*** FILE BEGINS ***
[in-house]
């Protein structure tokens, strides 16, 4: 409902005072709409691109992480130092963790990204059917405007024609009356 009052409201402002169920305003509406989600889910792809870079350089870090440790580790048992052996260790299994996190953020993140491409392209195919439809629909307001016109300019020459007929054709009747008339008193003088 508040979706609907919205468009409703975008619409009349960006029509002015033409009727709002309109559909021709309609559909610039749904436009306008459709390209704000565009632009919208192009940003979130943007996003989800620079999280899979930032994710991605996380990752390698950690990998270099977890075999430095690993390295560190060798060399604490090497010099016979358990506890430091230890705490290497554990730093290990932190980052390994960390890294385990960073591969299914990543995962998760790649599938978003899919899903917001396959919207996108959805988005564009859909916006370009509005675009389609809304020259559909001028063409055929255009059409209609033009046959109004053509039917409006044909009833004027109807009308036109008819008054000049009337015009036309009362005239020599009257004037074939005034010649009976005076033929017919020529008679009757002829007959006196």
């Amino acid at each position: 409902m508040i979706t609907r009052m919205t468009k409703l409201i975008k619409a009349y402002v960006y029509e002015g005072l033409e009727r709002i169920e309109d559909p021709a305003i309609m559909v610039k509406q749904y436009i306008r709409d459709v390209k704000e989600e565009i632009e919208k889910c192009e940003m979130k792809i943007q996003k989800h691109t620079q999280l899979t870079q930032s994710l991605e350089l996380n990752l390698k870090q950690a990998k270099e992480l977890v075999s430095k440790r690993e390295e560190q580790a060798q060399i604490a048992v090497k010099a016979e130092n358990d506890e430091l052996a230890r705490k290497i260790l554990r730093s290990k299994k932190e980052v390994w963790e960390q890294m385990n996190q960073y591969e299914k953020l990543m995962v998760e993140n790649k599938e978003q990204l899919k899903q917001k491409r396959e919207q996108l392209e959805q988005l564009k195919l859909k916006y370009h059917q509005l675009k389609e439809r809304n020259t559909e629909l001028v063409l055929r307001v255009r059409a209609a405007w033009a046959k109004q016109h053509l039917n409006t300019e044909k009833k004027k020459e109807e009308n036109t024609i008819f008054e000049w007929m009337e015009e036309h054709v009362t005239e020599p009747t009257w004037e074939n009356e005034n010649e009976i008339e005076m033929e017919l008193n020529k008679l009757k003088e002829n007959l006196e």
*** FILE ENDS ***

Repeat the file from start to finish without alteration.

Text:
[in-house]
């Protein structure tokens, strides 16, 4: 409902005072709409691109992480130092963790990204059917405007024609009356 009052409201402002169920305003509406989600889910792809870079350089870090440790580790048992052996260790299994996190953020993140491409392209195919439809629909307001016109300019020459007929054709009747008339008193003088 508040979706609907919205468009409703975008619409009349960006029509002015033409009727709002309109559909021709309609559909610039749904436009306008459709390209704000565009632009919208192009940003979130943007996003989800620079999280899979930032994710991605996380990752390698950690990998270099977890075999430095690993390295560190060798060399604490090497010099016979358990506890430091230890705490290497554990730093290990932190980052390994960390890294385990960073591969299914990543995962998760790649599938978003899919899903917001396959919207996108959805988005564009859909916006370009509005675009389609809304020259559909001028063409055929255009059409209609033009046959109004053509039917409006044909009833004027109807009308036109008819008054000049009337015009036309009362005239020599009257004037074939005034010649009976005076033929017919020529008679009757002829007959006196």
């Amino acid at each position: 409902m508040i979706t609907r009052m919205t468009k409703l409201i975008k619409a009349y402002v960006y029509e002015g005072l033409e009727r709002i169920e309109d559909p021709a305003i309609m559909v610039k509406q749904y436009i306008r709409d459709v390209k704000e989600e565009i632009e919208k889910c192009e940003m979130k792809i943007q996003k989800h691109t620079q999280l899979t870079q930032s994710l991605e350089l996380n990752l390698k870090q950690a990998k270099e992480l977890v075999s430095k440790r690993e390295e560190q580790a060798q060399i604490a048992v090497k010099a016979e130092n358990d506890e430091l052996a230890r705490k290497i260790l554990r730093s290990k299994k932190e980052v390994w963790e960390q890294m385990n996190q960073y591969e299914k953020l990543m995962v998760e993140n790649k599938e978003q990204l899919k899903q917001k491409r396959e919207q996108l392209e959805q988005l564009k195919l859909k916006y370009h059917q509005l675009k389609e439809r809304n020259t559909e629909l001028v063409l055929r307001v255009r059409a209609a405007w033009a046959k109004q016109h053509l039917n409006t300019e044909k009833k004027k020459e109807e009308n036109t024609i008819f008054e000049w007929m009337e015009e036309h054709v009362t005239e020599p009747t009257w004037e074939n009356e005034n010649e009976i008339e005076m033929e017919l008193n020529k008679l009757k003088e002829n007959l006196e």